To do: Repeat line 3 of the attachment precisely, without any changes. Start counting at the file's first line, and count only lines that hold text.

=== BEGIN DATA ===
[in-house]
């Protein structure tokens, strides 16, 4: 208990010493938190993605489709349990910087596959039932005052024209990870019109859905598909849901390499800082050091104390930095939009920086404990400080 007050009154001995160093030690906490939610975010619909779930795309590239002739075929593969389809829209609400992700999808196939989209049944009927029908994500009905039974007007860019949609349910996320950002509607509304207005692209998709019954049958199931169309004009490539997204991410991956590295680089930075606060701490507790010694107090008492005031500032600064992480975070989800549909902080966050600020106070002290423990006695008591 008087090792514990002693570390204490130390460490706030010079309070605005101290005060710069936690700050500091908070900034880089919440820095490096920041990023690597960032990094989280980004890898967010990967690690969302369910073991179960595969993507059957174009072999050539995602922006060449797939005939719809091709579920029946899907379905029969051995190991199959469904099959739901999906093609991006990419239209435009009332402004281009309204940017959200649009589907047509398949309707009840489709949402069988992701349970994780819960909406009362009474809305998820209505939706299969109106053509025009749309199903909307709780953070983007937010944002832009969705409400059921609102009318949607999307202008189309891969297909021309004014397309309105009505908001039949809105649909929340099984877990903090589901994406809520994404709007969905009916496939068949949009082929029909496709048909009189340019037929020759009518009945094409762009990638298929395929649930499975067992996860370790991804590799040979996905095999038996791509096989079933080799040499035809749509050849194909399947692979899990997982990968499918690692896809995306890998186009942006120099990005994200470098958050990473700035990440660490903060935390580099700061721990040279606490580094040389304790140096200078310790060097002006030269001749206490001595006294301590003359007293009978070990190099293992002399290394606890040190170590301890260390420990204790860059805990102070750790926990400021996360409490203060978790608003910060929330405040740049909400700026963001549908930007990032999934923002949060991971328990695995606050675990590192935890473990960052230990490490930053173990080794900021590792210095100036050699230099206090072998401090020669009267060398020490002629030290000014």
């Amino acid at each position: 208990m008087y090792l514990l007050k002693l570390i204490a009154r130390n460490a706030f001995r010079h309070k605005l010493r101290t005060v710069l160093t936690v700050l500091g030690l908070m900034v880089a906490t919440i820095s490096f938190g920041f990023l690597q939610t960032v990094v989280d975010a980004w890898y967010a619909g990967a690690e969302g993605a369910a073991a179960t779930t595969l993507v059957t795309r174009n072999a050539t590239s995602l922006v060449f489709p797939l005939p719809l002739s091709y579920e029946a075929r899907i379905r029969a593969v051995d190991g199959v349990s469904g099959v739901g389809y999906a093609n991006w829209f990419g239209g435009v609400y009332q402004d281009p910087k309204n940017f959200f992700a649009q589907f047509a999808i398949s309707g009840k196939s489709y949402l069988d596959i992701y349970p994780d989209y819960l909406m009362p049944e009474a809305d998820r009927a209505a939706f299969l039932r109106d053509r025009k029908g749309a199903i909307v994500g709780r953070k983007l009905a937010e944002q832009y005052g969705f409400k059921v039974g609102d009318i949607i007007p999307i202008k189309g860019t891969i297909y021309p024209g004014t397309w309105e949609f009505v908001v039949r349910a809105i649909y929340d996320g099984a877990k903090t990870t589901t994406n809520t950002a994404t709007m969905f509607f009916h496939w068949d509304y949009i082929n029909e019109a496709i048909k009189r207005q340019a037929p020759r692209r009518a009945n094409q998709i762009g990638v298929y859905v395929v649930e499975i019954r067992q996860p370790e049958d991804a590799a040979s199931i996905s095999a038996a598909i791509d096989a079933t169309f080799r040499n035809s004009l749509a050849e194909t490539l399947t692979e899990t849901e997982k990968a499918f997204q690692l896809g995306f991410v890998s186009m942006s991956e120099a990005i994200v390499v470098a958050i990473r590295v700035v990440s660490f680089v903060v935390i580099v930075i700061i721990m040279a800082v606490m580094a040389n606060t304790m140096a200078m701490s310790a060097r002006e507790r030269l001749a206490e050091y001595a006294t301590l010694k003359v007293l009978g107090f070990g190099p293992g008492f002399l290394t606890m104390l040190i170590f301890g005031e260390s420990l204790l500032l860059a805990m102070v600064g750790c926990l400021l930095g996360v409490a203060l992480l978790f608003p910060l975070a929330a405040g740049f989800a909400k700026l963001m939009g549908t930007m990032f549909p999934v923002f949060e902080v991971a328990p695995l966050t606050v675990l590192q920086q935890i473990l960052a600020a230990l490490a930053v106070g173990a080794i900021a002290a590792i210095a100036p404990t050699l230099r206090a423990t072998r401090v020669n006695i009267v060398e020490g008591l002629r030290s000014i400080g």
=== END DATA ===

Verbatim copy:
């Amino acid at each position: 208990m008087y090792l514990l007050k002693l570390i204490a009154r130390n460490a706030f001995r010079h309070k605005l010493r101290t005060v710069l160093t936690v700050l500091g030690l908070m900034v880089a906490t919440i820095s490096f938190g920041f990023l690597q939610t960032v990094v989280d975010a980004w890898y967010a619909g990967a690690e969302g993605a369910a073991a179960t779930t595969l993507v059957t795309r174009n072999a050539t590239s995602l922006v060449f489709p797939l005939p719809l002739s091709y579920e029946a075929r899907i379905r029969a593969v051995d190991g199959v349990s469904g099959v739901g389809y999906a093609n991006w829209f990419g239209g435009v609400y009332q402004d281009p910087k309204n940017f959200f992700a649009q589907f047509a999808i398949s309707g009840k196939s489709y949402l069988d596959i992701y349970p994780d989209y819960l909406m009362p049944e009474a809305d998820r009927a209505a939706f299969l039932r109106d053509r025009k029908g749309a199903i909307v994500g709780r953070k983007l009905a937010e944002q832009y005052g969705f409400k059921v039974g609102d009318i949607i007007p999307i202008k189309g860019t891969i297909y021309p024209g004014t397309w309105e949609f009505v908001v039949r349910a809105i649909y929340d996320g099984a877990k903090t990870t589901t994406n809520t950002a994404t709007m969905f509607f009916h496939w068949d509304y949009i082929n029909e019109a496709i048909k009189r207005q340019a037929p020759r692209r009518a009945n094409q998709i762009g990638v298929y859905v395929v649930e499975i019954r067992q996860p370790e049958d991804a590799a040979s199931i996905s095999a038996a598909i791509d096989a079933t169309f080799r040499n035809s004009l749509a050849e194909t490539l399947t692979e899990t849901e997982k990968a499918f997204q690692l896809g995306f991410v890998s186009m942006s991956e120099a990005i994200v390499v470098a958050i990473r590295v700035v990440s660490f680089v903060v935390i580099v930075i700061i721990m040279a800082v606490m580094a040389n606060t304790m140096a200078m701490s310790a060097r002006e507790r030269l001749a206490e050091y001595a006294t301590l010694k003359v007293l009978g107090f070990g190099p293992g008492f002399l290394t606890m104390l040190i170590f301890g005031e260390s420990l204790l500032l860059a805990m102070v600064g750790c926990l400021l930095g996360v409490a203060l992480l978790f608003p910060l975070a929330a405040g740049f989800a909400k700026l963001m939009g549908t930007m990032f549909p999934v923002f949060e902080v991971a328990p695995l966050t606050v675990l590192q920086q935890i473990l960052a600020a230990l490490a930053v106070g173990a080794i900021a002290a590792i210095a100036p404990t050699l230099r206090a423990t072998r401090v020669n006695i009267v060398e020490g008591l002629r030290s000014i400080g």